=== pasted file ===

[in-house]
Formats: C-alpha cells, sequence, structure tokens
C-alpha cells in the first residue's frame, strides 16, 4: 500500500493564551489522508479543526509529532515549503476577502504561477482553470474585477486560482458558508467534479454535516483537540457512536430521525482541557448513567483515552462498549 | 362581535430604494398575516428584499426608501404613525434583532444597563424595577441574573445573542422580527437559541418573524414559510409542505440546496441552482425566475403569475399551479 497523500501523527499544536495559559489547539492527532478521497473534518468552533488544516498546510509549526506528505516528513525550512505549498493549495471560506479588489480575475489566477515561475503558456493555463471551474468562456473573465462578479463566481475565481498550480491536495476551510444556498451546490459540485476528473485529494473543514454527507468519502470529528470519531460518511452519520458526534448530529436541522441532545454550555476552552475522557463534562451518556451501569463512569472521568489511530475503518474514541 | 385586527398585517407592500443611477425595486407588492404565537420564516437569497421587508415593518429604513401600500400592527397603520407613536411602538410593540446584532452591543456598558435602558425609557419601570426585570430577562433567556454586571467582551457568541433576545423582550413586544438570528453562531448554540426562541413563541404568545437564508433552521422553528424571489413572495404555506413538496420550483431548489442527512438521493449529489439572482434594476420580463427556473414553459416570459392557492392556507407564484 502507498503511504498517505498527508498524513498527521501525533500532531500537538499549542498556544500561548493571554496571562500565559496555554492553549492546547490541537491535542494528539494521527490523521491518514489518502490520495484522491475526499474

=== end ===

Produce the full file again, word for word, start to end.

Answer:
[in-house]
Formats: C-alpha cells, sequence, structure tokens
C-alpha cells in the first residue's frame, strides 16, 4: 500500500493564551489522508479543526509529532515549503476577502504561477482553470474585477486560482458558508467534479454535516483537540457512536430521525482541557448513567483515552462498549 | 362581535430604494398575516428584499426608501404613525434583532444597563424595577441574573445573542422580527437559541418573524414559510409542505440546496441552482425566475403569475399551479 497523500501523527499544536495559559489547539492527532478521497473534518468552533488544516498546510509549526506528505516528513525550512505549498493549495471560506479588489480575475489566477515561475503558456493555463471551474468562456473573465462578479463566481475565481498550480491536495476551510444556498451546490459540485476528473485529494473543514454527507468519502470529528470519531460518511452519520458526534448530529436541522441532545454550555476552552475522557463534562451518556451501569463512569472521568489511530475503518474514541 | 385586527398585517407592500443611477425595486407588492404565537420564516437569497421587508415593518429604513401600500400592527397603520407613536411602538410593540446584532452591543456598558435602558425609557419601570426585570430577562433567556454586571467582551457568541433576545423582550413586544438570528453562531448554540426562541413563541404568545437564508433552521422553528424571489413572495404555506413538496420550483431548489442527512438521493449529489439572482434594476420580463427556473414553459416570459392557492392556507407564484 502507498503511504498517505498527508498524513498527521501525533500532531500537538499549542498556544500561548493571554496571562500565559496555554492553549492546547490541537491535542494528539494521527490523521491518514489518502490520495484522491475526499474